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Timeline of Modern Drama

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Dustin Pascual

on 6 March 2014

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Transcript of Timeline of Modern Drama

1700
1800

2000-present
1600

1900
Drama completely evolved from the small
Liturgical plays

that the catholic churches practiced.

Passion plays
- re-enactment of Jesus Christ's life and death that quickly spread around Europe

The 'long run' is a modern development and is used as a measure of a plays success.

The first long running play to break the century mark was the comic drama "Tom and Jerry" based on the book "Life in London" which ran for five months at the Adelphi theatre from November 1821.

The first production to reach 500 consecutive performances was the comedy “Our Boys” by H.J Byron. It went on to set a magnificent record of 1362 performances.




"A Dolls House" premiered in 1879 and is significant for its critical attitude towards 19th century marriage norms. It aroused great controversy and was written by Henrik Ibsen who is known as one of the founders of modernism in theatre.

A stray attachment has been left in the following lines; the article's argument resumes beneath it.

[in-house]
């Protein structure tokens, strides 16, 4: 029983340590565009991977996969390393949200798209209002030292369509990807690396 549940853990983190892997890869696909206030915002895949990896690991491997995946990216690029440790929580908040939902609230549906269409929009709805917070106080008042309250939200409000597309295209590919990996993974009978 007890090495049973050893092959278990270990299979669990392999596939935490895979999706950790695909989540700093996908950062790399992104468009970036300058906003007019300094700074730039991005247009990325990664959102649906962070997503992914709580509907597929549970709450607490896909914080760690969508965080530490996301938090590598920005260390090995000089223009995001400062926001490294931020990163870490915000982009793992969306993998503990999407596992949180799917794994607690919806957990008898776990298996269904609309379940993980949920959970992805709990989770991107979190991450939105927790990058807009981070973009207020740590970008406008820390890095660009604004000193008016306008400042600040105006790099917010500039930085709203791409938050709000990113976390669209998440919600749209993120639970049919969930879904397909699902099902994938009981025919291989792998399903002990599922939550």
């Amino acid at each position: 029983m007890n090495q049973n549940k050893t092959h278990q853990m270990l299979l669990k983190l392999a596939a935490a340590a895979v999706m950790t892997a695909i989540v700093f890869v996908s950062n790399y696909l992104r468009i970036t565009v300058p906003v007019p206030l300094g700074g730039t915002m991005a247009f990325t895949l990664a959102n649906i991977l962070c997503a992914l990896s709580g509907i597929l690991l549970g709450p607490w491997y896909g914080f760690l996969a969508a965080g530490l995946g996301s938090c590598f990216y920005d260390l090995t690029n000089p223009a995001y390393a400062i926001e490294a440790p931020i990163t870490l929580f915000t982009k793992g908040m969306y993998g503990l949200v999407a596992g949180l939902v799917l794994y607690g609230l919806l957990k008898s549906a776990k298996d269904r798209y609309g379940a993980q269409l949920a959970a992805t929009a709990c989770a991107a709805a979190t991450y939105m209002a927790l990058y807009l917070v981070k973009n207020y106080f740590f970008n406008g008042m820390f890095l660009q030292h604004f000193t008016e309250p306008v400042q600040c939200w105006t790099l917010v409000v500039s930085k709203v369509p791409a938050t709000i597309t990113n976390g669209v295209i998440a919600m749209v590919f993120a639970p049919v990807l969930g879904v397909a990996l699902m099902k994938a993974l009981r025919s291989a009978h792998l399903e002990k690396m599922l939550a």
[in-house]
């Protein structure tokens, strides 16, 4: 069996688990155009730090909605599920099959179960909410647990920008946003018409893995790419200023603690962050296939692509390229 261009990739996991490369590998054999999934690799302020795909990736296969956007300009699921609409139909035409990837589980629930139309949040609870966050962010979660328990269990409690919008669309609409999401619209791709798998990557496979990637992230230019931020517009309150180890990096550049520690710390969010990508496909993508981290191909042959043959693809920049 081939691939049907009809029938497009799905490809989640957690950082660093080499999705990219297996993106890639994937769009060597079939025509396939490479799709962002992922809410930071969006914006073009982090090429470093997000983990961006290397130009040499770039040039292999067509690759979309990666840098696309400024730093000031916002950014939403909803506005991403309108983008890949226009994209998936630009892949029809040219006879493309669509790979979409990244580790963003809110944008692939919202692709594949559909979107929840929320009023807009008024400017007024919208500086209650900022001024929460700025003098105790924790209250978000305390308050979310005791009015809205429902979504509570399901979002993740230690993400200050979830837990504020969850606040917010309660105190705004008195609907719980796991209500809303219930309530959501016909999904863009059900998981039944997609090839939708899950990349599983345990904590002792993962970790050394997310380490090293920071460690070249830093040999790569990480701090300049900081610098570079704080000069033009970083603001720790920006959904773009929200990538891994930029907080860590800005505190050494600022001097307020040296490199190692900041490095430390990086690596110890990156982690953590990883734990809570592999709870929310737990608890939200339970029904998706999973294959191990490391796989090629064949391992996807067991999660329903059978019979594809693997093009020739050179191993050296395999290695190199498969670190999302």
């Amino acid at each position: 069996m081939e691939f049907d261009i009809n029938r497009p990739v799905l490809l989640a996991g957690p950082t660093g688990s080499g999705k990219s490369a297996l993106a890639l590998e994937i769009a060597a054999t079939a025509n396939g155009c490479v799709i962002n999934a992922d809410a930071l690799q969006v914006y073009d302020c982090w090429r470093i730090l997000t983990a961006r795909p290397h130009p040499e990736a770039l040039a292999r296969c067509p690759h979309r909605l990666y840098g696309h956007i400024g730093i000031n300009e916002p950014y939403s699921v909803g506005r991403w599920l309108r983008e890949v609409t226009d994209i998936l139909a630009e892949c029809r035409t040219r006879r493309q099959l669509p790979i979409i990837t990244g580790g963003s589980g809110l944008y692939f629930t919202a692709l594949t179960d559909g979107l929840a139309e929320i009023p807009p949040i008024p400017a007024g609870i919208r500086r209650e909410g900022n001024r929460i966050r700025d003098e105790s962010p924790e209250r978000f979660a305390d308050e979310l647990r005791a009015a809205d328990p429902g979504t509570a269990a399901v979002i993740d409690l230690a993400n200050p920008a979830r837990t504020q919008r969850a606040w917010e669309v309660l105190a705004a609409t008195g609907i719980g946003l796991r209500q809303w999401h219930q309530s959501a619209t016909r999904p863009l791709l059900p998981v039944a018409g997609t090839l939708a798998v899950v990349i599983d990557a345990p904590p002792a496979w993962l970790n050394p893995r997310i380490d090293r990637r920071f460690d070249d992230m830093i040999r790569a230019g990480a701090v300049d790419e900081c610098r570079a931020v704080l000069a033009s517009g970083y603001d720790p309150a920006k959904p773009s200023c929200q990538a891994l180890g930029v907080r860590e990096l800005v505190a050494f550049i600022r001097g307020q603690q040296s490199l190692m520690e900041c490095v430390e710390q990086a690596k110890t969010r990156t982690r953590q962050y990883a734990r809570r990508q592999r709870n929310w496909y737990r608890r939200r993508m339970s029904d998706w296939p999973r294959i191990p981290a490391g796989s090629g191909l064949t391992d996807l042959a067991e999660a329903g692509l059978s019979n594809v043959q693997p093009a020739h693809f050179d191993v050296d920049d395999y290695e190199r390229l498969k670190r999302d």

W.S Gilbert and Oscar Wilde were leading poets and dramatists of the late Victorian period. Wildes plays stand apart from the many now forgotten plays of the Victorian time (1837-1901).


Industrialization
and the
World Wars
shaped the development of Modern Drama.
Timeline of Modern Drama

1642 - Puritans forced a ban on plays because they believed that playhouses incurred the wrath of God. Plays were blamed for the plague and earthquakes.

Restoration
1660 - King Charles II restored theatre arts in England.
- Women started playing women roles rather than having men dress up.



Birth of Elizabethan Theatre
Sources:
Bellinger, Martha Fletcher. "Condemnation of the Elizabethan Theater." Condemnation of the Elizabethan Theater. Henry Holt & Company, n.d. Web. 26 Feb. 2014.

Bellinger, Martha Fletcher. "Restoration Drama." Restoration Drama. Henry Holt and Company, n.d. Web. 26 Feb. 2014.

"The History of Medieval Theater." HubPages. Hubpages, n.d. Web. 06 Mar. 2014.

Krutch, Joseph Wood (1953). "Modernism" in Modern Drama, A Definition and an Estimate (First ed.). Ithaca: Cornell University Press. p. 9.

"Ibsen Celebration to Spotlight 'Father of Modern Drama'". Bowdoin College. 2007-01-23. Retrieved 2007-03-27.

Stedman, Jane W. (1996). W. S. Gilbert, A Classic Victorian & His Theatre. Oxford University Press. ISBN 0-19-816174-3

"Twentieth-Century Drama." Infoplease. Infoplease, n.d. Web. 06 Mar. 2014.

Modern Drama


Common people

realistic
detailed and important settings
human element



'Land'/'The Prairie' ('Yuan Ye')








Classical Drama vs.


Royalty and the elite

not realistic
may involve supernatural elements such as gods, mythical figures














Protagonists
Examples
Romeo and Juliet
King Lear
Waiting for Godot
A Doll's House
Main Playwrights of the 17th Century

Pierre Corneille - Clitandre (1631)
La Veuve (1632)
Le Cid (1637)

Jean Racine - Amasie (1657)
Thebaide (1664)

Moliere - Les Precieuses Ridicules




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